Was Superman Jewish?

Eddy Portnoy, of the Judaic Studies Program at Rutgers University, reviews Harry Brod’s new book, Superman is Jewish? How Comic Book Superheroes Came to Serve Truth, Justice and the Jewish-American Way. Of Brod’s thesis, Portnoy is sceptical:

[I]t’s one that has been swirling around in Jewish popular culture for years. In its most basic form it holds that the Jewishness of Superman’s creators — Jerry Siegel and Joe Shuster — influenced how they imagined their main character. Superman must have Jewish characteristics. Add a bit of Jewish credulity and it’s almost plausible.

Brod relies on Jules Feiffer’s essay, “The Minsk Theory of Krypton,” which suggested that “Superman was the ultimate assimilationist fantasy” and that “only a Jew could come up with the story because it was, in fact, a Jewish story.” The problem with the “assimilation” argument — that Siegel and Shuster were trying to assimilate into gentile society through the character they created — is that, although Siegel and Shuster were social misfits who didn’t fit into their Cleveland high school, their fellow students who socially excluded them were mostly Jews. They were not motivated by a desire to sublimate their Jewishness (as the Minsk Theory holds) but by a desire to fit in wherever they could, in any society that would have them, Jewish or Gentile. The superhero they created was their juvenile fantasy, saving hapless victims and beating up bullies. That Jews were often historical victims isn’t particularly relevant to Siegel and Shuster’s own victimhood: their social haplessness occurred within a mostly Jewish world…

Brod also makes the preposterous claim that Clark Kent is “essentially how the anti-Semitic world sees Jewish men.” He “is a gendered stereotype of Jewish inferiority. Superman exists to counter the notion that strength or manliness and Jewishness are incompatible.” Anti-Semitism typically portrays Jewish men as greedy and rapacious, often with grotesque physical features. Clark Kent is a clean-cut, well-meaning, good-natured doofus. It’s quite a leap over a tall building with a single bound to make Clark Kent the poster boy for anti-Semitism. A simpler explanation works much better. Clark Kent is Jerry Siegel and Joe Shuster’s glorified perception of their everyday selves: nerdy high school journalists unable to get girls and wishing they had alter egos with superpowers. It’s probably not such an unusual wish for any kid in that situation.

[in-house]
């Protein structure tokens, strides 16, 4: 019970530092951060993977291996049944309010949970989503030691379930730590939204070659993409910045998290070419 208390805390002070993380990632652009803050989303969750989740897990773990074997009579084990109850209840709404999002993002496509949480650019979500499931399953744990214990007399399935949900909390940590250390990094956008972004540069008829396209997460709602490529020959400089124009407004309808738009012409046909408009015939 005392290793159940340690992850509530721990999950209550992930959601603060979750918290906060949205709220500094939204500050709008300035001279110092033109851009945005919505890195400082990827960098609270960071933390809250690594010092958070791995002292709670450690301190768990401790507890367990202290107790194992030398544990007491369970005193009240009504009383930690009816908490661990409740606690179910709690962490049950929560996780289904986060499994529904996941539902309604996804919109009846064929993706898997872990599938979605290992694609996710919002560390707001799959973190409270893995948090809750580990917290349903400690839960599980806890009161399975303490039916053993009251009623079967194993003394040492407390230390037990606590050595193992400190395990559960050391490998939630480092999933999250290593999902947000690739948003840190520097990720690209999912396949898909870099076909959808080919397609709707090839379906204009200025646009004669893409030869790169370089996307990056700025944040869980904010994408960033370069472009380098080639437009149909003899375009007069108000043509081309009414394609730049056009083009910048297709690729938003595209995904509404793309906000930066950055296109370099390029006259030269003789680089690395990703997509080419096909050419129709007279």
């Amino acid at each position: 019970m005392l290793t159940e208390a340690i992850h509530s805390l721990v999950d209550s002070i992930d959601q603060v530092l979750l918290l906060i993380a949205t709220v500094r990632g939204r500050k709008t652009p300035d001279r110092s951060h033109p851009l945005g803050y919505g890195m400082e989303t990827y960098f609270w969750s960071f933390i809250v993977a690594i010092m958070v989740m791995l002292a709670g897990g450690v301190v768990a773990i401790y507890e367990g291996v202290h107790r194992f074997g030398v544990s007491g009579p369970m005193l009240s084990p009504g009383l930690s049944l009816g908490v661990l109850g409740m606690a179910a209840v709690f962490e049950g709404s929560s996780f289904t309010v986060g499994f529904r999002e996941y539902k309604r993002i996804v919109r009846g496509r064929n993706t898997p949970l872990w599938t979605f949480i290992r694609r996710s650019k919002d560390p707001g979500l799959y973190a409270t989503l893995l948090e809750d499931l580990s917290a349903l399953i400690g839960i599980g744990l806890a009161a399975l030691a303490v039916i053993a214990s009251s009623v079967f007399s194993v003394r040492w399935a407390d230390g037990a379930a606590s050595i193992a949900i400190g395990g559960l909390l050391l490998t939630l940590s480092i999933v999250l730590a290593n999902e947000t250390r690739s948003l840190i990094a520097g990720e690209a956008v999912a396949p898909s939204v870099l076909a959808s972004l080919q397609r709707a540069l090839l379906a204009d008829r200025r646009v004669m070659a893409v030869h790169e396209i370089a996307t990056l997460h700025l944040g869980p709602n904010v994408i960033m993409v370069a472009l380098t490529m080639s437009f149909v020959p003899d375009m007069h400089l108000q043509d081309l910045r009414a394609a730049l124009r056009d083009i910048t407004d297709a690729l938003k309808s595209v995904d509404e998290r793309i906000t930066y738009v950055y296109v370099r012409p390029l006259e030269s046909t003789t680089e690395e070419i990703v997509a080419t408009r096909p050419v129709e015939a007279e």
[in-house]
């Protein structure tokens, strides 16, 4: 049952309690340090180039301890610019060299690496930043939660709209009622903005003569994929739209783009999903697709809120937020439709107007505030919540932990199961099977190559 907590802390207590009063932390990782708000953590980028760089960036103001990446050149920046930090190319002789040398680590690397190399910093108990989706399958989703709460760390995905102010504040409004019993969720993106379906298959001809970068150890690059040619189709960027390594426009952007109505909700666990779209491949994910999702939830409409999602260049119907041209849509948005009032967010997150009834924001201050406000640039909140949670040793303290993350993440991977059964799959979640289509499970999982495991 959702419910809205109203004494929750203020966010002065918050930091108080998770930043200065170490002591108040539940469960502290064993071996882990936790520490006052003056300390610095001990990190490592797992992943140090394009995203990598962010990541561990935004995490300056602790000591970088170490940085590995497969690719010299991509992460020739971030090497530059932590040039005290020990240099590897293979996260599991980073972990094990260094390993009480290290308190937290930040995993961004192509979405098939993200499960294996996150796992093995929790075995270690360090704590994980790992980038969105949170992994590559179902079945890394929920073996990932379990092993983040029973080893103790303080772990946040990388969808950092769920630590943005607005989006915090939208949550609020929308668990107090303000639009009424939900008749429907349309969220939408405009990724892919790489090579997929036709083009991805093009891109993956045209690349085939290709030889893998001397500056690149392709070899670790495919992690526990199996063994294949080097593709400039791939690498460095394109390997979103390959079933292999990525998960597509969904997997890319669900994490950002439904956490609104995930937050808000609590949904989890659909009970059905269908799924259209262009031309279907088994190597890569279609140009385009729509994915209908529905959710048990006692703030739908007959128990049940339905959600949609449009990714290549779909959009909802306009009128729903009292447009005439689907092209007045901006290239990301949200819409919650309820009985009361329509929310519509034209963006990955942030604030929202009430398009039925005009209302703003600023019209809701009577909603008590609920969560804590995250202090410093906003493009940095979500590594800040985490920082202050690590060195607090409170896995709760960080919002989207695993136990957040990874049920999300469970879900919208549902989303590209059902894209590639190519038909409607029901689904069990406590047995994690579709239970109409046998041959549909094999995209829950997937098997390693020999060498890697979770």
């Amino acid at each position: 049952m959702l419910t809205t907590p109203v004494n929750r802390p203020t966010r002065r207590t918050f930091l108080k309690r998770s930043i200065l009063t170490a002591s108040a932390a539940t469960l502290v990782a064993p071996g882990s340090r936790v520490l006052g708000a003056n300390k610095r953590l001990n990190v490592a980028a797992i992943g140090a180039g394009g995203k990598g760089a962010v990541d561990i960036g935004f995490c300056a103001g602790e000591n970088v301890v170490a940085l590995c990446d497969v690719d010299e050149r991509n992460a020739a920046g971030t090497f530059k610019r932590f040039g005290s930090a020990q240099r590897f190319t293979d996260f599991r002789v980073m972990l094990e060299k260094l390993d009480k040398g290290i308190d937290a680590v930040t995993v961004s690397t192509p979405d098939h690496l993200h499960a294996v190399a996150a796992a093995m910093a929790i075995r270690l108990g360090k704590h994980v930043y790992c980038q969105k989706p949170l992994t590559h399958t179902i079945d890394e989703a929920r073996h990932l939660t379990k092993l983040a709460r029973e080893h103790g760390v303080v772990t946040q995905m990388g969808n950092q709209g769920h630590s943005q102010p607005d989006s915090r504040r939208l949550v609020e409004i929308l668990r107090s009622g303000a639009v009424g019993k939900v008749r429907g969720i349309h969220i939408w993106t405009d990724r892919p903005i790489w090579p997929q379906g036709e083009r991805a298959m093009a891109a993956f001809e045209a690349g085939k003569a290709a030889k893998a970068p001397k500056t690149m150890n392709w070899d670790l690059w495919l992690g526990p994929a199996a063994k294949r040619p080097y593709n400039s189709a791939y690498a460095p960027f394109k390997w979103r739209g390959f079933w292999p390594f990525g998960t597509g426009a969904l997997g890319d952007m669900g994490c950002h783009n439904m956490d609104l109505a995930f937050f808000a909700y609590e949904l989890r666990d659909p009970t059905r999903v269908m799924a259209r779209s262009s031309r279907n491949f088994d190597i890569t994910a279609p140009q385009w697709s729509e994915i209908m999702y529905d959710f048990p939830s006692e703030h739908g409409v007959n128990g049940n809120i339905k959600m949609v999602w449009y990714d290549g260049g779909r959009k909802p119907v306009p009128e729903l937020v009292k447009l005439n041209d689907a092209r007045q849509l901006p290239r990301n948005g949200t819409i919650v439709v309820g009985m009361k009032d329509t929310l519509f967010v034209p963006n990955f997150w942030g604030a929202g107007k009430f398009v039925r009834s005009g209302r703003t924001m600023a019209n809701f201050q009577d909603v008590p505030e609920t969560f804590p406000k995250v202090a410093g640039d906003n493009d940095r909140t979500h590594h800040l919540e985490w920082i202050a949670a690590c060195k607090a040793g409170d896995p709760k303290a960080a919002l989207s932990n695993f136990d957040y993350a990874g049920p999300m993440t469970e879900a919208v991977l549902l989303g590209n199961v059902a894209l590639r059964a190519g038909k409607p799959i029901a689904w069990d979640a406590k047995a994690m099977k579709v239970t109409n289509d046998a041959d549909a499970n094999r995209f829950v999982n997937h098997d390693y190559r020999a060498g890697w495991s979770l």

There are further aspects of the Superman story that resonate with those in search of a circumcised Superman, and Brod argues them with gusto. As a baby Superman was placed in a vessel and sent to earth as his parents’ planet was destroyed, a story he claims echoes the Moses in the bullrushes narrative. But it can also echo the Christian theme that God sent his only son to earth to save humanity. So which is it? There is no discussion.

There’s also Superman’s Kryptonian name, Kal-El, which Brod (and numerous others) parse as “voice of God” in Hebrew. Kal means “light” or “easy” in Hebrew, not “voice.” The name also appears to have been a variation on Jor-El, originally the name of a space detective from a 1937 Siegel and Shuster strip entitled, “Federal Men of Tomorrow,” a work that preceded the publication of Superman by more than a year. The two authors likely killed the space detective character and subsequently reused Jor-El as the name of Superman’s father. The name is probably some variant of the first and last letters of “Jerome Siegel,” his creator. And what of Superman’s mother, Lora of Krypton? Lora means “not bad” in Hebrew. None of the “Superman is Jewish” proponents ever bothers to comment.

Brod never discusses the Jewishness of Siegel and Shuster. We don’t know what kind of Jewish educations they received, whether they grew up in traditional homes, or if they knew any Jewish languages. These, it would seem, would be key components in helping to determine any alleged Jewish influence on their characters. Just what did they know of Jewish culture and were they even remotely interested in it? We simply do not know after reading this account.

In an attempt to ground Superman in Jewish lore, Brod claims that Siegel and Shuster drew on the tradition of the Golem. This is also highly unlikely. Though he provides a respectable history of the Golem character, he offers nothing on its cultural role in contemporary Jewish life. It might have been worth knowing that it was relatively common to refer to an idiot as a leymener goylem (a clay golem) in Yiddish, an insult. Considering the brainless nature of the golem, it’s unlikely that Siegel and Shuster used it as a model. Superman was not a Golem but a thinking, moral character.

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